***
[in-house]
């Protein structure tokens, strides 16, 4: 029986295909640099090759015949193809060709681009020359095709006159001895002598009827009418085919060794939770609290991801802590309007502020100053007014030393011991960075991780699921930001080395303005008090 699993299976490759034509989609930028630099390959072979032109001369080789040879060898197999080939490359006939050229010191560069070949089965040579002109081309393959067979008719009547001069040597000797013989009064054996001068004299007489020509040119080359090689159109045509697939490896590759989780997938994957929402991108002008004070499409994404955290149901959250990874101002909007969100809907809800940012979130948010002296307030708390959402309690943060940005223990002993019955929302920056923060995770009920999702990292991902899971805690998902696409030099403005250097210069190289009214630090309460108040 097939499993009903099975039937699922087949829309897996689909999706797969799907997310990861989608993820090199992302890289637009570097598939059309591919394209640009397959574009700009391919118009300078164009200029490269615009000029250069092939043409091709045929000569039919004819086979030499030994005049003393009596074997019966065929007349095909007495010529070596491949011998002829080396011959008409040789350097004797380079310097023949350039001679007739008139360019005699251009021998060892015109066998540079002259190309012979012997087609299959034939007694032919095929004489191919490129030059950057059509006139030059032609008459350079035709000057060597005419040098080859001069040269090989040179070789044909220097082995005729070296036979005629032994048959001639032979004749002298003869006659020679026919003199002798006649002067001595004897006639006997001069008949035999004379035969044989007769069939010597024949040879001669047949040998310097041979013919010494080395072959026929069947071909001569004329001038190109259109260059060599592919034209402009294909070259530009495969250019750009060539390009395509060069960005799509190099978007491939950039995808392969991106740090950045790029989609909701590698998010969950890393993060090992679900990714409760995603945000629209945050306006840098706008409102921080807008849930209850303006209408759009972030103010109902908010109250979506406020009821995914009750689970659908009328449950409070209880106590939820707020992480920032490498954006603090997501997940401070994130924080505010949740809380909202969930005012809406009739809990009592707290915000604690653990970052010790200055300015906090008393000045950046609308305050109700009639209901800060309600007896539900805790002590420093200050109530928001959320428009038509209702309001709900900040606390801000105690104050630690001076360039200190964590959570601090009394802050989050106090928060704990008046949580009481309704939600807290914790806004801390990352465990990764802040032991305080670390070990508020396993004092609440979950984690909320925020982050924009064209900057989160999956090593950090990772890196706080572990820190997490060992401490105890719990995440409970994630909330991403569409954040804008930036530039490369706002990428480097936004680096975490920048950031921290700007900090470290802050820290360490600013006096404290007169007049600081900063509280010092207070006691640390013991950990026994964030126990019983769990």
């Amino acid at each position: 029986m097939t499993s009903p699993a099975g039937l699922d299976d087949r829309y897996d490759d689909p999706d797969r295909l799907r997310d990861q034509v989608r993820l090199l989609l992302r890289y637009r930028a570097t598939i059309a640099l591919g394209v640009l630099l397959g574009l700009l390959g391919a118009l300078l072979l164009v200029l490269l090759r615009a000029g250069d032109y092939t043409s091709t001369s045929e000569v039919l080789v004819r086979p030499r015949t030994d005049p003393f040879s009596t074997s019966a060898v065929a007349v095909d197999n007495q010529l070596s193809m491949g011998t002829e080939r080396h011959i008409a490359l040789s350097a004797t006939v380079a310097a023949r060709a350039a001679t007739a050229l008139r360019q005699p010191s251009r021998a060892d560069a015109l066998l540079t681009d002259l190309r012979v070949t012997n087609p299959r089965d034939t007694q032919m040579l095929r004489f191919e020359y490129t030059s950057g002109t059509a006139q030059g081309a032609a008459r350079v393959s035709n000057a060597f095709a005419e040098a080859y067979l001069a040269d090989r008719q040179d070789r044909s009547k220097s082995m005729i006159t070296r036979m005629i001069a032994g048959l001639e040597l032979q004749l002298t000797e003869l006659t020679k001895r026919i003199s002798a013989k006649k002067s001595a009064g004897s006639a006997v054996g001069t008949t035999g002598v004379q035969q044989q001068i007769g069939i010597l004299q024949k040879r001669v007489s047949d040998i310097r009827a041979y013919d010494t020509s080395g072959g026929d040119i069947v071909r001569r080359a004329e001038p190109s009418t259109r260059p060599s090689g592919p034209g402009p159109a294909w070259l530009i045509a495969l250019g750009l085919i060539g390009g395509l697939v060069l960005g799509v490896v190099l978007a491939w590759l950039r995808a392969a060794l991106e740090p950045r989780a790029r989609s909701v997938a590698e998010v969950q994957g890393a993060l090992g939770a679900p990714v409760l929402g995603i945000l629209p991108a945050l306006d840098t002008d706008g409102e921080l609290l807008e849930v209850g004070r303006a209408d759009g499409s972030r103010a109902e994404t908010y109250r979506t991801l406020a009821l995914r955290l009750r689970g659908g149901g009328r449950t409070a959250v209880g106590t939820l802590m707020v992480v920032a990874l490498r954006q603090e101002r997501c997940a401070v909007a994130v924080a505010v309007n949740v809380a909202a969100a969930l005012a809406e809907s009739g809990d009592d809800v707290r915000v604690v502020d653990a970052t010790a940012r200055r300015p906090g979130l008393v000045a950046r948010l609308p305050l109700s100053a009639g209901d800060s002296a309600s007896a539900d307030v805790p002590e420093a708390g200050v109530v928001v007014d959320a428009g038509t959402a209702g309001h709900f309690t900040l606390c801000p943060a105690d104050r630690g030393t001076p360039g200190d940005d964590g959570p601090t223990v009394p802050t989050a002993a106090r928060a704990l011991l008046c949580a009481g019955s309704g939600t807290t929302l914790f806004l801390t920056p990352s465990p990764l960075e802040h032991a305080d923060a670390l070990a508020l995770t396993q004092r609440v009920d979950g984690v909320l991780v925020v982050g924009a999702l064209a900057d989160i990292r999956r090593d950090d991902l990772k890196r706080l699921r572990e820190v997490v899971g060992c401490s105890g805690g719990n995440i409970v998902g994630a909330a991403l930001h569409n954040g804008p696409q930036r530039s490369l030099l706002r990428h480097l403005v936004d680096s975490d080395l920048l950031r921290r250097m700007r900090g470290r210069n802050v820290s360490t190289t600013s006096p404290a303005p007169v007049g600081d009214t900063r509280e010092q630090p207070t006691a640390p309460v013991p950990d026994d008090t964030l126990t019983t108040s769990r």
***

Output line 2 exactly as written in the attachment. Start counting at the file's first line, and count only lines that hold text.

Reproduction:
């Protein structure tokens, strides 16, 4: 029986295909640099090759015949193809060709681009020359095709006159001895002598009827009418085919060794939770609290991801802590309007502020100053007014030393011991960075991780699921930001080395303005008090 699993299976490759034509989609930028630099390959072979032109001369080789040879060898197999080939490359006939050229010191560069070949089965040579002109081309393959067979008719009547001069040597000797013989009064054996001068004299007489020509040119080359090689159109045509697939490896590759989780997938994957929402991108002008004070499409994404955290149901959250990874101002909007969100809907809800940012979130948010002296307030708390959402309690943060940005223990002993019955929302920056923060995770009920999702990292991902899971805690998902696409030099403005250097210069190289009214630090309460108040 097939499993009903099975039937699922087949829309897996689909999706797969799907997310990861989608993820090199992302890289637009570097598939059309591919394209640009397959574009700009391919118009300078164009200029490269615009000029250069092939043409091709045929000569039919004819086979030499030994005049003393009596074997019966065929007349095909007495010529070596491949011998002829080396011959008409040789350097004797380079310097023949350039001679007739008139360019005699251009021998060892015109066998540079002259190309012979012997087609299959034939007694032919095929004489191919490129030059950057059509006139030059032609008459350079035709000057060597005419040098080859001069040269090989040179070789044909220097082995005729070296036979005629032994048959001639032979004749002298003869006659020679026919003199002798006649002067001595004897006639006997001069008949035999004379035969044989007769069939010597024949040879001669047949040998310097041979013919010494080395072959026929069947071909001569004329001038190109259109260059060599592919034209402009294909070259530009495969250019750009060539390009395509060069960005799509190099978007491939950039995808392969991106740090950045790029989609909701590698998010969950890393993060090992679900990714409760995603945000629209945050306006840098706008409102921080807008849930209850303006209408759009972030103010109902908010109250979506406020009821995914009750689970659908009328449950409070209880106590939820707020992480920032490498954006603090997501997940401070994130924080505010949740809380909202969930005012809406009739809990009592707290915000604690653990970052010790200055300015906090008393000045950046609308305050109700009639209901800060309600007896539900805790002590420093200050109530928001959320428009038509209702309001709900900040606390801000105690104050630690001076360039200190964590959570601090009394802050989050106090928060704990008046949580009481309704939600807290914790806004801390990352465990990764802040032991305080670390070990508020396993004092609440979950984690909320925020982050924009064209900057989160999956090593950090990772890196706080572990820190997490060992401490105890719990995440409970994630909330991403569409954040804008930036530039490369706002990428480097936004680096975490920048950031921290700007900090470290802050820290360490600013006096404290007169007049600081900063509280010092207070006691640390013991950990026994964030126990019983769990």